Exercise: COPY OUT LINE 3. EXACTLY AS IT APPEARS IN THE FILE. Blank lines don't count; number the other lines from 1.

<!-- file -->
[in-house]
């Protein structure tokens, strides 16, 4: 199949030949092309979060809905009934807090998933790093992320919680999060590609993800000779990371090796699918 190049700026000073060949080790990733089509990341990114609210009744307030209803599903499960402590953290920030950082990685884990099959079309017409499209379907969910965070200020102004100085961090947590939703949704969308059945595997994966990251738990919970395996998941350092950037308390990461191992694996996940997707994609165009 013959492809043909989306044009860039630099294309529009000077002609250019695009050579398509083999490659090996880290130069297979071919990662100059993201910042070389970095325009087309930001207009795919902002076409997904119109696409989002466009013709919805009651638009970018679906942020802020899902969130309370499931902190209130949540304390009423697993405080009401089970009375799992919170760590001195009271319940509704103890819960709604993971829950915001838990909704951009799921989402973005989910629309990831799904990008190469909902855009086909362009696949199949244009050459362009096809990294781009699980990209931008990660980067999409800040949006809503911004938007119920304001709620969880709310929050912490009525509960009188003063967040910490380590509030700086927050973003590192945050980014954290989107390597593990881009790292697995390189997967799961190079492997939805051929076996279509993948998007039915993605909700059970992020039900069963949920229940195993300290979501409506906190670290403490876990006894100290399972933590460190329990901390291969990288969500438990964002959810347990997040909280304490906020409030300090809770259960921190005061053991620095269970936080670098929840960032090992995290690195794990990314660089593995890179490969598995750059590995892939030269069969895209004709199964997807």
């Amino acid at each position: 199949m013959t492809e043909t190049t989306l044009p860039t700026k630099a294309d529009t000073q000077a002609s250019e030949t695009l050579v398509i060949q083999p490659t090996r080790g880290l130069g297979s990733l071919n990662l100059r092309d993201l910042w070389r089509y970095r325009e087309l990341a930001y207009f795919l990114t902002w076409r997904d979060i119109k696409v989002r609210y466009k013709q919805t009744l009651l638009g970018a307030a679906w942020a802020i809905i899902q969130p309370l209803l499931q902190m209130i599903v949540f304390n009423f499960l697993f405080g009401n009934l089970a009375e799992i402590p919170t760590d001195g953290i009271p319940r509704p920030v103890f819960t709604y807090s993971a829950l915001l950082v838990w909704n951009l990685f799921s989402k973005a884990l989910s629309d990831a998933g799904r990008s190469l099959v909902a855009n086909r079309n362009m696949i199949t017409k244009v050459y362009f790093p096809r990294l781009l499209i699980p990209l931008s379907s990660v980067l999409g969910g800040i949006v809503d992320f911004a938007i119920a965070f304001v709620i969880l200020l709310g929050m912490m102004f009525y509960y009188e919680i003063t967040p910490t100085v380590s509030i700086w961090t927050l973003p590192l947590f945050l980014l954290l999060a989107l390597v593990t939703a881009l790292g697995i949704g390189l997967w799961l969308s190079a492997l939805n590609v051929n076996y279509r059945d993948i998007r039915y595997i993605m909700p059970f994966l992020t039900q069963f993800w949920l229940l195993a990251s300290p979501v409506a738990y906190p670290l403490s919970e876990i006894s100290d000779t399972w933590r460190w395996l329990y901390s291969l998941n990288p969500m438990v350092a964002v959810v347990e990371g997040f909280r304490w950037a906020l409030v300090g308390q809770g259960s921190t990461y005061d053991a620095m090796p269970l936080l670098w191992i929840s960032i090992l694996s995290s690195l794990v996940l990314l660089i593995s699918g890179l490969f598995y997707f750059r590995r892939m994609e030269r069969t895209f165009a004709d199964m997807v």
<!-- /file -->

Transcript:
């Amino acid at each position: 199949m013959t492809e043909t190049t989306l044009p860039t700026k630099a294309d529009t000073q000077a002609s250019e030949t695009l050579v398509i060949q083999p490659t090996r080790g880290l130069g297979s990733l071919n990662l100059r092309d993201l910042w070389r089509y970095r325009e087309l990341a930001y207009f795919l990114t902002w076409r997904d979060i119109k696409v989002r609210y466009k013709q919805t009744l009651l638009g970018a307030a679906w942020a802020i809905i899902q969130p309370l209803l499931q902190m209130i599903v949540f304390n009423f499960l697993f405080g009401n009934l089970a009375e799992i402590p919170t760590d001195g953290i009271p319940r509704p920030v103890f819960t709604y807090s993971a829950l915001l950082v838990w909704n951009l990685f799921s989402k973005a884990l989910s629309d990831a998933g799904r990008s190469l099959v909902a855009n086909r079309n362009m696949i199949t017409k244009v050459y362009f790093p096809r990294l781009l499209i699980p990209l931008s379907s990660v980067l999409g969910g800040i949006v809503d992320f911004a938007i119920a965070f304001v709620i969880l200020l709310g929050m912490m102004f009525y509960y009188e919680i003063t967040p910490t100085v380590s509030i700086w961090t927050l973003p590192l947590f945050l980014l954290l999060a989107l390597v593990t939703a881009l790292g697995i949704g390189l997967w799961l969308s190079a492997l939805n590609v051929n076996y279509r059945d993948i998007r039915y595997i993605m909700p059970f994966l992020t039900q069963f993800w949920l229940l195993a990251s300290p979501v409506a738990y906190p670290l403490s919970e876990i006894s100290d000779t399972w933590r460190w395996l329990y901390s291969l998941n990288p969500m438990v350092a964002v959810v347990e990371g997040f909280r304490w950037a906020l409030v300090g308390q809770g259960s921190t990461y005061d053991a620095m090796p269970l936080l670098w191992i929840s960032i090992l694996s995290s690195l794990v996940l990314l660089i593995s699918g890179l490969f598995y997707f750059r590995r892939m994609e030269r069969t895209f165009a004709d199964m997807v």